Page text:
The $6 trillion sum, estimated by the Federal Reserve, doesn’t count all the equity in rental properties. So it’s an underestimate of the riches piling up in the housing market lately.
Hard-to-predict events, like a painful recession, could still claw back some of this total, of course. Property taxes can go up. And this wealth is not the same as having money parked in a bank account. To use it, households must sell a home or tap its value through a tool like a home-equity loan, and that’s not risk-free. But evidence shows that homeowners wield home equity in real ways — to send their children to college, to start businesses, to invest further in housing, building even more wealth.
“There’s a rosy picture and a not-so-rosy picture,” said Emily Wiemers, an economist at Syracuse University who has studied how families tap their home equity to pay for higher education. “The flip side is pretty troubling. There’s this set of kids whose parents don’t own a home and so didn’t see this increase in wealth, and also whose parents may have seen declines in income.”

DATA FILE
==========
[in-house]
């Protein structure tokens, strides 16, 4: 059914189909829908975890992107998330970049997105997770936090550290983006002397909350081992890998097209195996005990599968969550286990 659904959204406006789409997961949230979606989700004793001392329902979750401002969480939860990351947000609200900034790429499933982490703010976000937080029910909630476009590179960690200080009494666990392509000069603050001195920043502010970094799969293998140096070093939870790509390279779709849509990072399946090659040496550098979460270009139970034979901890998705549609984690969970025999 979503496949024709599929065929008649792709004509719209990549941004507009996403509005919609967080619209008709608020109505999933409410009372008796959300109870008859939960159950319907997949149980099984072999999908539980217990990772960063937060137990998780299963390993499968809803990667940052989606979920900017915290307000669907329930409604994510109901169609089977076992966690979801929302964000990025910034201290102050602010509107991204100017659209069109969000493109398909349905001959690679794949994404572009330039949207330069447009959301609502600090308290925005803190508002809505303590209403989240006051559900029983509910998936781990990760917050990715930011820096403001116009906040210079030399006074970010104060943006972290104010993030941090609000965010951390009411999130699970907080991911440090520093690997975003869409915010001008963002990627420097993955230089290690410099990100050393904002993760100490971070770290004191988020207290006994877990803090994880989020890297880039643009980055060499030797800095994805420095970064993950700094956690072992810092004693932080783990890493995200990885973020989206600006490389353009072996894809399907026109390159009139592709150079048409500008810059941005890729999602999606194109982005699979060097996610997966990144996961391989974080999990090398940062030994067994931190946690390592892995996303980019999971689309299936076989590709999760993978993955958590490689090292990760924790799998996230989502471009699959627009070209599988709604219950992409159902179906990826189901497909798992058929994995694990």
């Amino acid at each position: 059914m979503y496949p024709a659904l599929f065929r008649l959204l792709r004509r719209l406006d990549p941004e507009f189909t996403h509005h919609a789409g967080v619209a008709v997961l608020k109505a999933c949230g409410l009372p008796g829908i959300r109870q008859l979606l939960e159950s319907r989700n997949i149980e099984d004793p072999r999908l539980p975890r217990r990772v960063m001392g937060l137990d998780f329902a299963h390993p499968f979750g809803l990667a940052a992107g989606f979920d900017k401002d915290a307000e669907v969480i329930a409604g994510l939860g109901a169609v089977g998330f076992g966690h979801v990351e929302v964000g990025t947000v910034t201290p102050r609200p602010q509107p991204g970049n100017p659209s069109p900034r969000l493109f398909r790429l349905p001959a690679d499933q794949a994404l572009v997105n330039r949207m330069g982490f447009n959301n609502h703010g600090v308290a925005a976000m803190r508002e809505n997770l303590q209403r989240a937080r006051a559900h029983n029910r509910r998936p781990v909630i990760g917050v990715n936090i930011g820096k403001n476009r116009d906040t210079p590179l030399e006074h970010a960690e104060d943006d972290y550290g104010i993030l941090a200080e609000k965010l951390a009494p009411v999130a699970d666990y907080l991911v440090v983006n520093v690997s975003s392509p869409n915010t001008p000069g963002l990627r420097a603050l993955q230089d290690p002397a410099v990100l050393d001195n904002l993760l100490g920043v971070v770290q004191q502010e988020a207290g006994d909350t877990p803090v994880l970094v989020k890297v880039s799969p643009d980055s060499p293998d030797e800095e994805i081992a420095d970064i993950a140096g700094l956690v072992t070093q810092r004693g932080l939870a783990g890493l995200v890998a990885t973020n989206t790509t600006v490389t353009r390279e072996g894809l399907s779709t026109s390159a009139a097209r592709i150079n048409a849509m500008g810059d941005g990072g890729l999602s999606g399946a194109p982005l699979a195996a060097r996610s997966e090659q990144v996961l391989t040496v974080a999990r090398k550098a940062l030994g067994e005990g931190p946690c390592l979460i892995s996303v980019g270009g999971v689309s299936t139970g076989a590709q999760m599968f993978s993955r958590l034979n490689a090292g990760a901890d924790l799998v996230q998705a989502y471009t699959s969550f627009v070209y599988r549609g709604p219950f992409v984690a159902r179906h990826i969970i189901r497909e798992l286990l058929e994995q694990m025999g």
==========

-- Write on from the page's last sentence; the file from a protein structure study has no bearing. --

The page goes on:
The highest-income households, who own the most expensive homes, have seen the largest total gains. But because homeownership is so widespread in the U.S., the poorest fifth of households have also added billions in home equity in the last two years. In percentage terms, they’ve seen the biggest increases in wealth.
Homeowners who recall the 2008 housing bust may feel nervous about all this. But this is a very different housing market, said Mark Zandi, chief economist at Moody’s.
The bubble in the early 2000s was defined by risky lending and overbuilding. Today, homebuyers are on much sturdier ground with their credit scores, conventional mortgages and pandemic savings. Today there’s also a housing shortage nationwide. And that has collided with soaring demand from historically low mortgage rates, from families in search of more space during the pandemic and from remote workers who could relocate to more affordable places. Home values, as a result, have been up nearly everywhere (making many of those affordable places not so affordable any more).